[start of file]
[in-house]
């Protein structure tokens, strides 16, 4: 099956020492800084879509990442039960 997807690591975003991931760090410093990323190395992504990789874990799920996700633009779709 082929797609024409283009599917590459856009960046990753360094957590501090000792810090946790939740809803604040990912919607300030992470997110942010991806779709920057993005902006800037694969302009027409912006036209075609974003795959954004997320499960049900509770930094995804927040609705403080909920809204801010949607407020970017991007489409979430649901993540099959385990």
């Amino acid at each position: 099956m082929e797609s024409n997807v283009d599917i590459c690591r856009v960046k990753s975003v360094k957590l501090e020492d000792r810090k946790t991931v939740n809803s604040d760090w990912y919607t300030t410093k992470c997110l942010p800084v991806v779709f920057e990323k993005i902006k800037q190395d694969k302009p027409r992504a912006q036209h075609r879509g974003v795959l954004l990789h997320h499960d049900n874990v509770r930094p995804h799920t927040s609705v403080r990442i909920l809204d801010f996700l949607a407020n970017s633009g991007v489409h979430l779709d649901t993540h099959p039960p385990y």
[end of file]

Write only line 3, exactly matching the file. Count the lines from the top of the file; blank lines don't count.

């Amino acid at each position: 099956m082929e797609s024409n997807v283009d599917i590459c690591r856009v960046k990753s975003v360094k957590l501090e020492d000792r810090k946790t991931v939740n809803s604040d760090w990912y919607t300030t410093k992470c997110l942010p800084v991806v779709f920057e990323k993005i902006k800037q190395d694969k302009p027409r992504a912006q036209h075609r879509g974003v795959l954004l990789h997320h499960d049900n874990v509770r930094p995804h799920t927040s609705v403080r990442i909920l809204d801010f996700l949607a407020n970017s633009g991007v489409h979430l779709d649901t993540h099959p039960p385990y």